Children's books zoom into the plight of people hit by fighting in Iraq and Syria

Syrian children at Al-Azraq refugee camp in Jordan heading to school.
Syrian children at Al-Azraq refugee camp in Jordan heading to school. PHOTO: RAHMATAN LIL AMIN FOUNDATION

NEW YORK (NYT) - Some of the most shocking images from the crisis in Syria have been photographs of children: the body of a drowned toddler lying on a Turkish beach; the expressionless five-year-old boy from Aleppo, shellshocked after being pulled from the rubble of a bombed building.

Now, a number of children's books authors are taking on the subject in fiction to humanise and personalise the ongoing conflict for young readers.

More than a dozen new and forthcoming titles feature young Muslim refugees as protagonists, ranging from picture books aimed at readers as young as four to a cluster of novels for middle and high school students that delve into the murkier aspects of the refugee crisis.

Some of the books touch on challenging issues like the rise of the Islamic State and the sectarian rift between Sunnis and Shias.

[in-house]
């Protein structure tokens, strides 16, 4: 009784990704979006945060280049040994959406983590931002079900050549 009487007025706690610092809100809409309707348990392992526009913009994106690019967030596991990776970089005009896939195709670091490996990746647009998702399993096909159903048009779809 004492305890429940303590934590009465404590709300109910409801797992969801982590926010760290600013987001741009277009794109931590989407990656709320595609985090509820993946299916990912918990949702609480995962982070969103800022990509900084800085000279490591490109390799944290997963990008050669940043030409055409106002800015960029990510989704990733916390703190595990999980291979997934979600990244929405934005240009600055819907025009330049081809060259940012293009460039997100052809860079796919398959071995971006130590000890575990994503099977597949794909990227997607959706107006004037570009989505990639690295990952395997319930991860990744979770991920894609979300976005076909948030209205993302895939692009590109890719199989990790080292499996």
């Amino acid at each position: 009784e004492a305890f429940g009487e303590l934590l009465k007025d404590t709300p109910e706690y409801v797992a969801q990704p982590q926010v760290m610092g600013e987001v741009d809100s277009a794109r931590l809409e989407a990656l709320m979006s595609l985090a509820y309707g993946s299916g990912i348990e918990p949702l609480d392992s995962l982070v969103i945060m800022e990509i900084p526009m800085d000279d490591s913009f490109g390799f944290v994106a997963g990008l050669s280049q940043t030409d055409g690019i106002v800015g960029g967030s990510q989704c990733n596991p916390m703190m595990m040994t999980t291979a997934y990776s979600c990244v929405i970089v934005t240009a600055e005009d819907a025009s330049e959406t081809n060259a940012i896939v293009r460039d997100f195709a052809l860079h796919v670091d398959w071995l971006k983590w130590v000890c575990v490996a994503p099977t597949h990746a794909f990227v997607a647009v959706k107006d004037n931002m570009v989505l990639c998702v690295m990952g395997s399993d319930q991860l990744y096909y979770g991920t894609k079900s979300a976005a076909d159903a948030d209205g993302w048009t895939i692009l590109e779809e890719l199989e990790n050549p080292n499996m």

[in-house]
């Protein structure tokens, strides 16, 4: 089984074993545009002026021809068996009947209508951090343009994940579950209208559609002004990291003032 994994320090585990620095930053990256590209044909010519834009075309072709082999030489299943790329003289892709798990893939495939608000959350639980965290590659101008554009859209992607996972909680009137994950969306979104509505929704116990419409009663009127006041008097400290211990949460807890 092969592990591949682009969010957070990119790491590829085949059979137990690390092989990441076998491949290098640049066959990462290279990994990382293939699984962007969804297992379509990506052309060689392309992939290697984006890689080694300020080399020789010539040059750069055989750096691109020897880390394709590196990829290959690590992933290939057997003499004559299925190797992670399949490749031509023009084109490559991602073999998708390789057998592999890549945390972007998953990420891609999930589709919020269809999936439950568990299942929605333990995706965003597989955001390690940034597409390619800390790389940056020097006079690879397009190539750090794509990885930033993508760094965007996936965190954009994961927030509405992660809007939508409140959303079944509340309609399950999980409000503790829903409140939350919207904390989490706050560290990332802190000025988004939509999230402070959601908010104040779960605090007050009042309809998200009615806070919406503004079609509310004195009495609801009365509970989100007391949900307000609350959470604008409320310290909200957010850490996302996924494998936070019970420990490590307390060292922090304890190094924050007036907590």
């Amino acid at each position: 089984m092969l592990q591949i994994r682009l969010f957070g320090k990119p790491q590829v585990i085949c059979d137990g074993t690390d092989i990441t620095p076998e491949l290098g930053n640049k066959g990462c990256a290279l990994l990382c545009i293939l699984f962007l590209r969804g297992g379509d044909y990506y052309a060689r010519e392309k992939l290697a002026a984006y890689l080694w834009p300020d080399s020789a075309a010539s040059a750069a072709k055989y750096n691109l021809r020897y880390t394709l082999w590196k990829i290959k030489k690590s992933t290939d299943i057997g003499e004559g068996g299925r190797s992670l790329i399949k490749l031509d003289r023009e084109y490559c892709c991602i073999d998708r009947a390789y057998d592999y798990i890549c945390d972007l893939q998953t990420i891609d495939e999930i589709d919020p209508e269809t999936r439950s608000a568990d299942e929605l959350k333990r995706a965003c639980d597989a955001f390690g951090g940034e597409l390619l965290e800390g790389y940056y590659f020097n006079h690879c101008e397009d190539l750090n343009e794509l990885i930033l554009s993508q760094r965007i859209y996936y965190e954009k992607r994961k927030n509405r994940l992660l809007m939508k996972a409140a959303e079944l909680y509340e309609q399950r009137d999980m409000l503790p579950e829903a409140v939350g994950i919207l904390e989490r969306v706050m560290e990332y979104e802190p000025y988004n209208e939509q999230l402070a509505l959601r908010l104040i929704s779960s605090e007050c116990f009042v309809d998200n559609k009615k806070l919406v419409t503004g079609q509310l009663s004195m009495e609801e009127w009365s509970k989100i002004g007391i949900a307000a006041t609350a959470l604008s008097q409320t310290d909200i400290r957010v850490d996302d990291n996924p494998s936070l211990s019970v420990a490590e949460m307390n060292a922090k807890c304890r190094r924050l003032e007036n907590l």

Suzanne Del Rizzo's picture book My Beautiful Birds is based on an article she read about a Syrian boy living in Jordan in a refugee camp who had tamed wild birds.

To research her young adult novel A Land Of Permanent Goodbyes, novelist Atia Abawi travelled to Greece, and spoke to Syrians in a refugee camp.

Those conversations helped shape her book, which centres on a Syrian family that escapes an ISIS stronghold for Istanbul and then Greece.

In Alan Gratz's middle-grade novel Refugee, a 12-year-old boy flees the violence in Aleppo after his family's home is destroyed, and has to contend with smugglers and militants as his family charts a treacherous course to Europe.

The wave of children's books about Muslim asylum seekers is arriving amid the worst refugee crisis the world has seen since World War II, as millions of civilians - many of them children - flee the wars and insurgencies in Syria, Iraq and Afghanistan.

The Syrian civil war alone has uprooted more than two million children, according to Unicef.